Dairy farmers poised to beat superlevy bill

But quota experts warn of even greater pressure in coming year

Caitriona Murphy

Dairy farmers look set to escape a multi-million euro superlevy bill after they applied their collective brakes to milk supplies in the dying days of the 2010/2011 quota year.

The latest estimate from ICOS shows that Ireland finished less than 0.5pc or 15-20 million litres under quota for the year ending March 31.

While confirmation of the final quota position will not be available for some days, the ICOS figures would suggest that the country came within one day's supply of incurring a superlevy bill.

A co-ordinated slowdown in milk supplies to the country's two biggest processors, Glanbia and Dairygold, was one of the biggest factors in avoiding the superlevy.

However, warning flags have already been raised about the possibility of a superlevy bill in the 2011/2012 quota year and beyond.

ICOS quota expert George Kearns warned that all the factors that would point to a superlevy next year are already in place.

"Cow numbers are already running ahead of national quota levels and the buoyant milk price will be a major factor," he pointed out, adding that milk supplies have already started the year strongly in early April.

Glanbia has confirmed that it expects the final figures to show that it finished the 2010/2011 supply year at between 3.5pc and 4pc over quota.

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This would equate to an over-quota supply of around 50-55m litres, based on its 1.4bn litre pool of manufacturing milk and is an improvement on earlier predictions that it would finish the year 5pc over quota.

Dairygold officials have said that while the final calculation is not yet complete, it is likely that the co-op's final position will be 4.5pc or some 40m litres over quota for the year.

The co-op confirmed that considerable volumes of milk were withheld at farm level in an effort to reduce the over-quota supply.

Suppliers to Centenary Thurles exceeded their collective quota by some 4.5m litres, equating to 4.4pc over quota for the year.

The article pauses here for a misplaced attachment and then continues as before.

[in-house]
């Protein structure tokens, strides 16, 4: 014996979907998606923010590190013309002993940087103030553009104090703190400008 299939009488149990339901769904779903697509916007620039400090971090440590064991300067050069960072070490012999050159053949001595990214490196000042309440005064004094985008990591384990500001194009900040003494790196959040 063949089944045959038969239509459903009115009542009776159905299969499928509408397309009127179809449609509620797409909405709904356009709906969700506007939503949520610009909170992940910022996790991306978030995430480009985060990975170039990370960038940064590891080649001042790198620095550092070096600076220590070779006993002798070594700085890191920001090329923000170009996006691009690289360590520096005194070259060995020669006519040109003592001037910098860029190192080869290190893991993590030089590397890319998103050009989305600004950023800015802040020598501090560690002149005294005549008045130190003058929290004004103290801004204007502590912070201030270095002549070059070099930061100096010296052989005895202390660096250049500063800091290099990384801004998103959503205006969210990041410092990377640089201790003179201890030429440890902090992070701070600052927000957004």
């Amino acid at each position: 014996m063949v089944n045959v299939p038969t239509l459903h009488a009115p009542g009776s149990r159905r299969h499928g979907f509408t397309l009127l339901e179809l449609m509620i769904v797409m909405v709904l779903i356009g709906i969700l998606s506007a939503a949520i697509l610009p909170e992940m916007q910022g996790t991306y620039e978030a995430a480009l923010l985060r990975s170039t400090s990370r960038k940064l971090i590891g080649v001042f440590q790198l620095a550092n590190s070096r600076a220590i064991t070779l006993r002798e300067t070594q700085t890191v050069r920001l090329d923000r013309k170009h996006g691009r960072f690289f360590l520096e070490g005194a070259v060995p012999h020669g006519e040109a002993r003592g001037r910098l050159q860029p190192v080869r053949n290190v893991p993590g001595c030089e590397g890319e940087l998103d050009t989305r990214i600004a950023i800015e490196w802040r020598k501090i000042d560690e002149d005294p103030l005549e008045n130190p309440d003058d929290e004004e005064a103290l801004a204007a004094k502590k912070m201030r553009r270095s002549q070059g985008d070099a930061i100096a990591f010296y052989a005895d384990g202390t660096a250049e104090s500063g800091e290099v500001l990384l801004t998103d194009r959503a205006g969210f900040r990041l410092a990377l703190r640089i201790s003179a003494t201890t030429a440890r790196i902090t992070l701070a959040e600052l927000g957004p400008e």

The west Cork collective of Bandon, Barryroe, Drinagh and Lisavaird all exceeded their respective quotas. Supplies to Bandon surpassed quota by around 3.95 million litres, an overshoot of 4.3-4.4pc, while Barrryroe exceed quota by 4-4.5pc or 2.6-2.9m litres.

Drinagh finished at around 800,000 litres over quota, which was a 0.5pc overshoot, while Lisavaird confirmed it finished at 2.5pc over quota with an excess of two million litres.

Donegal Creameries finished at 1-1.2m litres over quota, according to early calculations. Tipperary co-op officials have estimated it finished the year 1pc over quota or approximately 1.136m litres over, before considerations such as flexi-milk are taken into account.

However, the over-supply was balanced by lower supplies to Kerry and other processors. Kerry came in as expected at 35m litres or 3.5pc under quota, despite a week-on-week increase in milk supplies during March.

Connacht Gold finished the year at approximately 5pc or around 9m litres under quota for the year. A spokesman for the co-op said supplies had been running at 5pc under and this was expected to be the final figure for the 2010/2011 supply year.

Final milk supply figures for Lakeland will not be confirmed until later this month as the co-op shares a considerable number of dual suppliers with Glanbia. Nonetheless, a spokesman for the co-op said Lakeland's final tally would be around 2pc, or 8m litres under quota.

Arrabawn's total for the year is understood to be approximately 0.5pc or 1.5m litres under quota. Town of Monaghan also finished as expected, falling short of its quota by about one million litres or 1pc.

ICMSA president Jackie Cahill has urged Minister for Agriculture Simon Coveney to seek a relaxation of the butterfat rules.

"If, by the skin of our teeth, we can avoid a large quota liability this year then, most definitely, we will experience even more difficulties matching our supply to our quota over the next four years," he warned.

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